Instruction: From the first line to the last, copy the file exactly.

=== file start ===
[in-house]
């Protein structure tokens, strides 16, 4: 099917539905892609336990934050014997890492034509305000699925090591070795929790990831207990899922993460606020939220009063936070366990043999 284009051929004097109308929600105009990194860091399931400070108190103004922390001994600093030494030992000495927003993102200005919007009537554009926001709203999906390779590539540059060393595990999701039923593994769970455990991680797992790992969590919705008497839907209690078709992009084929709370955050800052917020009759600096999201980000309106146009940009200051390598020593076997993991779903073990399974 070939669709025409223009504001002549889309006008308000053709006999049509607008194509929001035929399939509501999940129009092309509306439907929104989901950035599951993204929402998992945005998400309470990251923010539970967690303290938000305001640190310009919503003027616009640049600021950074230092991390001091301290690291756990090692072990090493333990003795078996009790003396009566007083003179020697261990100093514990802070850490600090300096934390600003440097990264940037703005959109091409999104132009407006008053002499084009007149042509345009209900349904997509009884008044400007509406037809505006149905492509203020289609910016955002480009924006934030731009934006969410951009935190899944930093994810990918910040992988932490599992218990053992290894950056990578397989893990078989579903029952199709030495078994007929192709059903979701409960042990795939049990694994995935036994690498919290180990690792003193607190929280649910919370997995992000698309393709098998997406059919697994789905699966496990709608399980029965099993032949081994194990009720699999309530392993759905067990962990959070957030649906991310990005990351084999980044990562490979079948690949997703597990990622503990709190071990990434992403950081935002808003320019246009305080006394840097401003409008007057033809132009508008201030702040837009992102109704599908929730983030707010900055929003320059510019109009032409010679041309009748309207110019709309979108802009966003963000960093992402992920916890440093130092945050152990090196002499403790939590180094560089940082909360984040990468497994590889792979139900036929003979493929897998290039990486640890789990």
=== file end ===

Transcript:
[in-house]
């Protein structure tokens, strides 16, 4: 099917539905892609336990934050014997890492034509305000699925090591070795929790990831207990899922993460606020939220009063936070366990043999 284009051929004097109308929600105009990194860091399931400070108190103004922390001994600093030494030992000495927003993102200005919007009537554009926001709203999906390779590539540059060393595990999701039923593994769970455990991680797992790992969590919705008497839907209690078709992009084929709370955050800052917020009759600096999201980000309106146009940009200051390598020593076997993991779903073990399974 070939669709025409223009504001002549889309006008308000053709006999049509607008194509929001035929399939509501999940129009092309509306439907929104989901950035599951993204929402998992945005998400309470990251923010539970967690303290938000305001640190310009919503003027616009640049600021950074230092991390001091301290690291756990090692072990090493333990003795078996009790003396009566007083003179020697261990100093514990802070850490600090300096934390600003440097990264940037703005959109091409999104132009407006008053002499084009007149042509345009209900349904997509009884008044400007509406037809505006149905492509203020289609910016955002480009924006934030731009934006969410951009935190899944930093994810990918910040992988932490599992218990053992290894950056990578397989893990078989579903029952199709030495078994007929192709059903979701409960042990795939049990694994995935036994690498919290180990690792003193607190929280649910919370997995992000698309393709098998997406059919697994789905699966496990709608399980029965099993032949081994194990009720699999309530392993759905067990962990959070957030649906991310990005990351084999980044990562490979079948690949997703597990990622503990709190071990990434992403950081935002808003320019246009305080006394840097401003409008007057033809132009508008201030702040837009992102109704599908929730983030707010900055929003320059510019109009032409010679041309009748309207110019709309979108802009966003963000960093992402992920916890440093130092945050152990090196002499403790939590180094560089940082909360984040990468497994590889792979139900036929003979493929897998290039990486640890789990």